Chevron Texaco – Business Report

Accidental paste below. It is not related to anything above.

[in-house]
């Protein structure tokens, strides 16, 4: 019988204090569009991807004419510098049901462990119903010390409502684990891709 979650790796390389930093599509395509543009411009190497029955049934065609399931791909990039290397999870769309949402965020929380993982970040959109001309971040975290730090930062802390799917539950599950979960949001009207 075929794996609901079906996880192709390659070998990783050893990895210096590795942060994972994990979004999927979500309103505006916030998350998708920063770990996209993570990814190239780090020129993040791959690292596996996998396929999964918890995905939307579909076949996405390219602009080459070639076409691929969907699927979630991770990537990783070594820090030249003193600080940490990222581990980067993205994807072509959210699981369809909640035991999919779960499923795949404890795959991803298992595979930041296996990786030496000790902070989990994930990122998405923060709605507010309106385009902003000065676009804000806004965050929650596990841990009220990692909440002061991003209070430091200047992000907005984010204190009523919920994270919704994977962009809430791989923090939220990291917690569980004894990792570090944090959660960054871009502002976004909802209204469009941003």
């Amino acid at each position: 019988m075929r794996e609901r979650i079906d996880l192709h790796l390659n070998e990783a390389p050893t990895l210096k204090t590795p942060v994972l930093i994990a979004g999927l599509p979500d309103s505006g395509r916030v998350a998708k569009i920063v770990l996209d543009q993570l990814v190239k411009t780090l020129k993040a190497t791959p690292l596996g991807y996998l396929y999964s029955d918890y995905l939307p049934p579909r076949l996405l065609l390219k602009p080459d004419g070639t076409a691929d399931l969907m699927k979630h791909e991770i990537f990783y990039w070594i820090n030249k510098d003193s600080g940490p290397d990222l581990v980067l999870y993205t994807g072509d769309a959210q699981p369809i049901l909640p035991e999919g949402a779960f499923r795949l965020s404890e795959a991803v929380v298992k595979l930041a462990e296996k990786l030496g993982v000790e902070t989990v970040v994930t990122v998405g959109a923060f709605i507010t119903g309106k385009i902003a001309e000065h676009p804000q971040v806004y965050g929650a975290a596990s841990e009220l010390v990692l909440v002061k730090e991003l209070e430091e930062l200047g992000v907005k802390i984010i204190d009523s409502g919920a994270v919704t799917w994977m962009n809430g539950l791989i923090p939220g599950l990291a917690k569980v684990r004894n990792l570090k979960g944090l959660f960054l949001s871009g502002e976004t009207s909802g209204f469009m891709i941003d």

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ChevronTexaco Corporation is the creation of the 2001 merger of California-based Chevron Corporation, one of the many progeny of the Standard Oil Trust, and Texaco Inc., a company whose history traces back to the early boom years of the Texas oil industry. The two firms histories previously began to intertwine in the 1930s with the formation of the Caltex and Aramco ventures in the Middle East. ChevronTexaco began its existence as the number two U.S.-based integrated oil company (behind Exxon Mobil Corporation) and number four in the world, behind Exxon Mobil, BP p.l.c., and Royal Dutch/Shell Group. The company had some 11.5 billion barrels of oil and gas reserves and had daily production of 2.7 million barrels. Major producing areas included the Gulf of Mexico, California, Texas, Canada, Kazakhstan, Argentina, Angola, Nigeria, Republic of Congo, Venezuela, Australia, Indonesia, Thailand, China, Papua New Guinea, the North Sea, and the Middle East. On the downstream side, ChevronTexaco operated 22 refineries around the world and more than 25,000 service stations on six continents under such brands as Chevron, Texaco, Caltex, Delo, and Havoline. Within the United States, the companys marketing operations were strongest in the western, southwestern, and southern regions of the country. Among the companys other operations and interests were a 50 percent interest in Chevron Phillips Chemical Company LLC, a major petrochemical manufacturer (the other 50 percent was held by Phillips Petroleum Corporation); equity interests in 47 power projects worldwide; and a 27 percent stake in Dynegy, Inc., a marketer and trader of energy products, including electricity, natural gas, and coal.